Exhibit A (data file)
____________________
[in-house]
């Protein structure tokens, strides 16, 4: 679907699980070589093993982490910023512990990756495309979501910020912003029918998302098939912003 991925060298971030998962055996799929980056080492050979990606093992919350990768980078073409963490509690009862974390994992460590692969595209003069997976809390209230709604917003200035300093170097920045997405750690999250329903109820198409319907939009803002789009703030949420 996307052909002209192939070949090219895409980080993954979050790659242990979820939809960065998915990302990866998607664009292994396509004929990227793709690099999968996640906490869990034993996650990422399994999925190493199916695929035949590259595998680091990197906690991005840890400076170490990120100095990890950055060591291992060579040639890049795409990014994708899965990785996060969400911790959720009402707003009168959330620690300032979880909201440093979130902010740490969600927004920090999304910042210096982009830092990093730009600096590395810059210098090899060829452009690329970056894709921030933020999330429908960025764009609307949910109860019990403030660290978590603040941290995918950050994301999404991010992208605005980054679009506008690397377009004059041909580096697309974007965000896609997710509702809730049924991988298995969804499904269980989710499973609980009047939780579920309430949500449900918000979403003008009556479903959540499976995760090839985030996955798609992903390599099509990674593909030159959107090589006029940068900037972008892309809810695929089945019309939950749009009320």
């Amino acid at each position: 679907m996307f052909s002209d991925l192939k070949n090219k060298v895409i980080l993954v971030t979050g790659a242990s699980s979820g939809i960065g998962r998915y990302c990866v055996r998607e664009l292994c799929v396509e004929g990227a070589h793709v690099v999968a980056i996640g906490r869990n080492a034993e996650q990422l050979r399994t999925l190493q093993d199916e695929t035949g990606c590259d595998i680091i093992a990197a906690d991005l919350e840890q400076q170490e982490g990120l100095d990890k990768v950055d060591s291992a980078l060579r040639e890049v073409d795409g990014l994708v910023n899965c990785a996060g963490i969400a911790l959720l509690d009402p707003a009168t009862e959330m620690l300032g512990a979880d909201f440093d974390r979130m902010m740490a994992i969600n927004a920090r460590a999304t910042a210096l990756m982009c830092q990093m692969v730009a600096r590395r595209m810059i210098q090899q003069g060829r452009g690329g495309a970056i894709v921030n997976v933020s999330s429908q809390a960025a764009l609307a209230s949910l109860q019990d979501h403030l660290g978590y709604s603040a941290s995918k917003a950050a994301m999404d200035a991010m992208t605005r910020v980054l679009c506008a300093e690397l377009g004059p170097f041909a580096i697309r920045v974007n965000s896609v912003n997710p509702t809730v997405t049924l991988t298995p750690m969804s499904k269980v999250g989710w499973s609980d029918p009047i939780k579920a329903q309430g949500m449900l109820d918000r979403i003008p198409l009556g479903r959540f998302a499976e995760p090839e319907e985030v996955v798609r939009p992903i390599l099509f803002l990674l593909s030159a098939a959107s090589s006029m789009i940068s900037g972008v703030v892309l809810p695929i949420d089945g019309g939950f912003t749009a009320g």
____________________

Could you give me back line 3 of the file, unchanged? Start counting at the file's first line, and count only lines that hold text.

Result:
């Amino acid at each position: 679907m996307f052909s002209d991925l192939k070949n090219k060298v895409i980080l993954v971030t979050g790659a242990s699980s979820g939809i960065g998962r998915y990302c990866v055996r998607e664009l292994c799929v396509e004929g990227a070589h793709v690099v999968a980056i996640g906490r869990n080492a034993e996650q990422l050979r399994t999925l190493q093993d199916e695929t035949g990606c590259d595998i680091i093992a990197a906690d991005l919350e840890q400076q170490e982490g990120l100095d990890k990768v950055d060591s291992a980078l060579r040639e890049v073409d795409g990014l994708v910023n899965c990785a996060g963490i969400a911790l959720l509690d009402p707003a009168t009862e959330m620690l300032g512990a979880d909201f440093d974390r979130m902010m740490a994992i969600n927004a920090r460590a999304t910042a210096l990756m982009c830092q990093m692969v730009a600096r590395r595209m810059i210098q090899q003069g060829r452009g690329g495309a970056i894709v921030n997976v933020s999330s429908q809390a960025a764009l609307a209230s949910l109860q019990d979501h403030l660290g978590y709604s603040a941290s995918k917003a950050a994301m999404d200035a991010m992208t605005r910020v980054l679009c506008a300093e690397l377009g004059p170097f041909a580096i697309r920045v974007n965000s896609v912003n997710p509702t809730v997405t049924l991988t298995p750690m969804s499904k269980v999250g989710w499973s609980d029918p009047i939780k579920a329903q309430g949500m449900l109820d918000r979403i003008p198409l009556g479903r959540f998302a499976e995760p090839e319907e985030v996955v798609r939009p992903i390599l099509f803002l990674l593909s030159a098939a959107s090589s006029m789009i940068s900037g972008v703030v892309l809810p695929i949420d089945g019309g939950f912003t749009a009320g």